As Colorado River Dries Up, The West Feels The Pain
The Colorado River touches the lives of Americans coast to coast. The river begins in the Rocky Mountains and flows into Mexico's Sea of Cortez. Along the way, it feeds over a dozen tributaries across the American Southwest.
Many in the West rely on the Colorado for drinking water, and farmers depend on it to irrigate millions of acres of farmland. And if you've ever felt the cool relief of air conditioning in Las Vegas, there's a good chance the electricity was provided by the "mighty Colorado."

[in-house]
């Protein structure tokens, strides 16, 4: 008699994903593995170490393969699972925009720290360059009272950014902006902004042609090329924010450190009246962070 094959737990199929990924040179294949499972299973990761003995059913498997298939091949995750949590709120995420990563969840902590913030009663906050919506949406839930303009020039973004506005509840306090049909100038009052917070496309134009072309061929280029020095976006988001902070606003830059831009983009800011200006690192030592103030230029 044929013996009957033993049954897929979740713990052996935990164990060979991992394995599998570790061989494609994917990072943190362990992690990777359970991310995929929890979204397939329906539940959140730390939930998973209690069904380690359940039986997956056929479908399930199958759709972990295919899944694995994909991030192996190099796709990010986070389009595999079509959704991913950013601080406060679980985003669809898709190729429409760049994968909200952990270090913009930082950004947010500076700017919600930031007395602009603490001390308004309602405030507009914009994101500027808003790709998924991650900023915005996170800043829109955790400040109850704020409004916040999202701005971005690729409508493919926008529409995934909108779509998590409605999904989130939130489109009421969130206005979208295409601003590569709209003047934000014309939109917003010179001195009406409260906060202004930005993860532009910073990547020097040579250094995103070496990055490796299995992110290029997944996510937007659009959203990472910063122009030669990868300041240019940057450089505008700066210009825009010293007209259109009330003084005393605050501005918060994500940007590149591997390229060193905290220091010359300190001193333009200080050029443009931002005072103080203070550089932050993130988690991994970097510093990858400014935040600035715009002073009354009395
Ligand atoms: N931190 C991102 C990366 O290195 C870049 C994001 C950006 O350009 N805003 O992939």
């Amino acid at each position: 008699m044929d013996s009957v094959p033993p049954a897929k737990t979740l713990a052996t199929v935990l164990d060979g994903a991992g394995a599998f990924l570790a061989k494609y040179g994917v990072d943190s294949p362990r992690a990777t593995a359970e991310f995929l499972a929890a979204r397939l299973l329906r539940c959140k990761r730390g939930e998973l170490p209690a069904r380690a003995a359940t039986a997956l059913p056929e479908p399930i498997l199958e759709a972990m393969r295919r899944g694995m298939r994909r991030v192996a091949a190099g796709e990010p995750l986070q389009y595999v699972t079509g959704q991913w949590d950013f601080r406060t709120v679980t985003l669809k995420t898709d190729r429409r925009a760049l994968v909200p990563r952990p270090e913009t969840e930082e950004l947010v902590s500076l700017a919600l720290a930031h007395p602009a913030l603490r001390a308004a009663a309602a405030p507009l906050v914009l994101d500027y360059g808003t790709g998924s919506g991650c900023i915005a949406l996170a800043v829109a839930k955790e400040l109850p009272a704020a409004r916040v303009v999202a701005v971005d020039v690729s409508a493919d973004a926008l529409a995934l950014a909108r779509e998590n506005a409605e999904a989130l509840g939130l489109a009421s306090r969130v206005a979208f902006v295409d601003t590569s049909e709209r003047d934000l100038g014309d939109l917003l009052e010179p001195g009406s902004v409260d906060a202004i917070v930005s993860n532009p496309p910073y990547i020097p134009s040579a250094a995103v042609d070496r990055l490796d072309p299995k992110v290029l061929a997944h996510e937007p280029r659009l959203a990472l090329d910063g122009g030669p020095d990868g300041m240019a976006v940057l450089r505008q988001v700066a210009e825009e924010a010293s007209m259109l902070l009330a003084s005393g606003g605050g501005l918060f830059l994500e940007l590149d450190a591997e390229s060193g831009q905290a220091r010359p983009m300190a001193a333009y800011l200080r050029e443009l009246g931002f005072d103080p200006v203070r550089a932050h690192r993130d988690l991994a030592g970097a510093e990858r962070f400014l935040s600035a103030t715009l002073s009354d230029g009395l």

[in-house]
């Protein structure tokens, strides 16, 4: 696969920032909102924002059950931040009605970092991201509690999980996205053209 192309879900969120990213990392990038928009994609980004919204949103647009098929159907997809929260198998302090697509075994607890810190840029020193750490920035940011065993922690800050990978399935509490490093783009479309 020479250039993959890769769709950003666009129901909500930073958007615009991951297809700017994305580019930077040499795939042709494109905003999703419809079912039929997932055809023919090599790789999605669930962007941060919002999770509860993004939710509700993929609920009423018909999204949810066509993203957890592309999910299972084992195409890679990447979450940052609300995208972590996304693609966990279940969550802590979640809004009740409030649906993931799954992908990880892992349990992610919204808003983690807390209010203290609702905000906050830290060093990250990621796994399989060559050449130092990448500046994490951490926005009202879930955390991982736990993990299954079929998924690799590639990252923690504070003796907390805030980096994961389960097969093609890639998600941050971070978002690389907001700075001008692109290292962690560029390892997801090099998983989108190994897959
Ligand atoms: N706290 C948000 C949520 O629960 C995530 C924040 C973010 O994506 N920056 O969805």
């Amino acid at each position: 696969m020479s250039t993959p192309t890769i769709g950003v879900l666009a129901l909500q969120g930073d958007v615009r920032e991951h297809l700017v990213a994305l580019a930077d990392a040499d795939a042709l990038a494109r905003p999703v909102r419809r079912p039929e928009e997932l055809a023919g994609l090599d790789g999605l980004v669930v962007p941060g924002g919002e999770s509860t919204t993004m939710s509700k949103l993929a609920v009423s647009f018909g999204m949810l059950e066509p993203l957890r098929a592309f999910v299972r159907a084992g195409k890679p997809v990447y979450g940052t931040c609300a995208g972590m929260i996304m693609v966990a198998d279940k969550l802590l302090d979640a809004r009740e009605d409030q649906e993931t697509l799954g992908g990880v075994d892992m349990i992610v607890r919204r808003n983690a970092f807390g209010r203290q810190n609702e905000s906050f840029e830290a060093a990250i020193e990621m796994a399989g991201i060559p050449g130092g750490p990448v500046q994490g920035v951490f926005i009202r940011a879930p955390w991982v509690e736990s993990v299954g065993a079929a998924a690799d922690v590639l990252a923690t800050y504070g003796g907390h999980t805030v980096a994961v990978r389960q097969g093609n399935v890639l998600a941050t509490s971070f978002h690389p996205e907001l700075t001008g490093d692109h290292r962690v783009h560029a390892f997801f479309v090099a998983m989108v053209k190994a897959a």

But the river is drying up. As it does, those who rely on it for farming, cattle ranching, fishing and tourism fear economic disaster.
Sandra Postel, director of the Global Water Policy Project, and photographer and writer Peter McBride join host Neal Conan in a special broadcast from Aspen, Colo., to explain the importance of the Colorado River, why it's in peril and what is being done to help protect it.
Article continues at NPR Topics: Environment
Colorado River image via Shutterstock